Today's guest blog is by Scott Harmon, Z Corporation VP of Business Development.
Hype Cycle chart.
The chart describes expectations of different technologies over time. In the Gartner 2010 Hype Cycle chart, 3D printing appears to moving into the area known as ‘Peak of Inflated Expectations.’ Gartner notes that a relatively small group of users are already getting great value from 3D printing.
For participants in the industry, manufacturers, service bureaus and users alike, it’s worth taking a moment to consider what the future really looks like. Will 3D printers exist in every home? Will manufacturing plants ultimately move from large centralized facilities to your basement? Perhaps more importantly, what will it take to get to that future?
Many people compare the early days of personal computers to the current state of 3D printing. The price points are similar, self assembly is in many cases required, and the early adopters certainly share a creative spirit and a techy bent. It seems almost a foregone conclusion that like personal computers, 3D printers will follow a similar path to mass adoption.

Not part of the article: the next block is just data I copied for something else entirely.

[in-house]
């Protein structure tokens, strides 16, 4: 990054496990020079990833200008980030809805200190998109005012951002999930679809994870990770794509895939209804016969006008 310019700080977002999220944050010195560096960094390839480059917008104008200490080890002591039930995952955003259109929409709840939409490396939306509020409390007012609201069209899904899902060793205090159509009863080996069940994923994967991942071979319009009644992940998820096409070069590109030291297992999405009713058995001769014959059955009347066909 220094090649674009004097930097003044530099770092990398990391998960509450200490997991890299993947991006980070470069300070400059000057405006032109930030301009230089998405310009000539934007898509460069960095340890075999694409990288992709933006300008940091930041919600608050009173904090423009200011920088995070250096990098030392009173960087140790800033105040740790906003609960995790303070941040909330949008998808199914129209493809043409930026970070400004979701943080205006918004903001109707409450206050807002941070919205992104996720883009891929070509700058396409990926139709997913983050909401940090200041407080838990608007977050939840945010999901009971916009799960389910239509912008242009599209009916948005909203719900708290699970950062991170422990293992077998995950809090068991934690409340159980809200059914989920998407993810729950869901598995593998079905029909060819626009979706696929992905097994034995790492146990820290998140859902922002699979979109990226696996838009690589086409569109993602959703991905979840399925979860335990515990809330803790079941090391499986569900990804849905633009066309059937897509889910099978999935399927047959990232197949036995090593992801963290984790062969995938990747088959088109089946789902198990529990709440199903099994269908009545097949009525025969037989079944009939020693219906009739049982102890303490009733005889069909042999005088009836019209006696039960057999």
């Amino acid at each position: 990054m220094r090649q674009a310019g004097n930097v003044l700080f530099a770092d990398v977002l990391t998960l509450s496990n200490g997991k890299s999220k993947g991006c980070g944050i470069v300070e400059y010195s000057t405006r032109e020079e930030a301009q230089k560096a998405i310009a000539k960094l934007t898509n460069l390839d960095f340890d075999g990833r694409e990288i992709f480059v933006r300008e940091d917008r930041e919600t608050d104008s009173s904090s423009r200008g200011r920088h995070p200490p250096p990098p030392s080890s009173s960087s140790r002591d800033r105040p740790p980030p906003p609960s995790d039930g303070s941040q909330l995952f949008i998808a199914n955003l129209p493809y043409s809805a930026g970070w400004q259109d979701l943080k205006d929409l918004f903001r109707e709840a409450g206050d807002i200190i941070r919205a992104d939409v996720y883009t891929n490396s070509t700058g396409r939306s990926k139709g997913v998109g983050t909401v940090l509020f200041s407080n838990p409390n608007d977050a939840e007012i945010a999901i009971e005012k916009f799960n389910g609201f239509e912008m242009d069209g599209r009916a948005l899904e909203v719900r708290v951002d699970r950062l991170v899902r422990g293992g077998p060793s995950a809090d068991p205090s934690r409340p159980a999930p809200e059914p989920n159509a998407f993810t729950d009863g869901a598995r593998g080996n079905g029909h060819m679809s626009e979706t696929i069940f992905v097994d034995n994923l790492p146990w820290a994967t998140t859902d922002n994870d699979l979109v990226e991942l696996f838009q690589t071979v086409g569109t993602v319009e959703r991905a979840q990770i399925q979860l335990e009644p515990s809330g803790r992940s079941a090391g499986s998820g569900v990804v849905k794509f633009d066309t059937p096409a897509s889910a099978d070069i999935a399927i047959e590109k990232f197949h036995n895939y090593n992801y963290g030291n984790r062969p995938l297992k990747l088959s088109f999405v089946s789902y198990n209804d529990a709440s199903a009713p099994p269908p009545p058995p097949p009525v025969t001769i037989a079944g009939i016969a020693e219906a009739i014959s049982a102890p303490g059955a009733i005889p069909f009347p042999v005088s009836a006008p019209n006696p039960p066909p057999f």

I’m an optimist, and I wouldn’t work in this industry if I didn’t think ‘everyone’ would use 3D printers at some point. So the question is not whether 3D printing will ever reach broad adoption, but rather ‘when, why, and how?’
In general, I think there are a few key factors that are likely to determine how quickly 3D printing achieves broad adoption. They include price, part quality, 3D CAD adoption, and the emergence of new applications. Unlike many in the industry, I’m 100% convinced that price is not the key driver. Price will have to come down, but low price alone will not be close to sufficient. Is a low cost 3D printer the path to broad adoption, or a highly capable system that makes great parts and is operated as a service?
What’s on your list? What are the key events, applications, enabling technologies likely to drive broad adoption of 3D printing?
We’ll go into some more detail on these ideas and others based on your feedback over the next few weeks.
I am responsible for leading 3D Systems content creation and capture activities and, in partnership with business and functional leaders, developing new opportunities for the company. I have held a variety of leadership positions in marketing and business development and most recently ran a $150MM division of Church & Dwight, a leading consumer goods company. Prior to receiving my M.B.A from Harvard Business School, I was an Explosive Ordnance Disposal company commander for the U.S. Army. I graduated from the United States Military Academy at West Point with a B.S. in Electrical Engineering.
- ▼ March (5)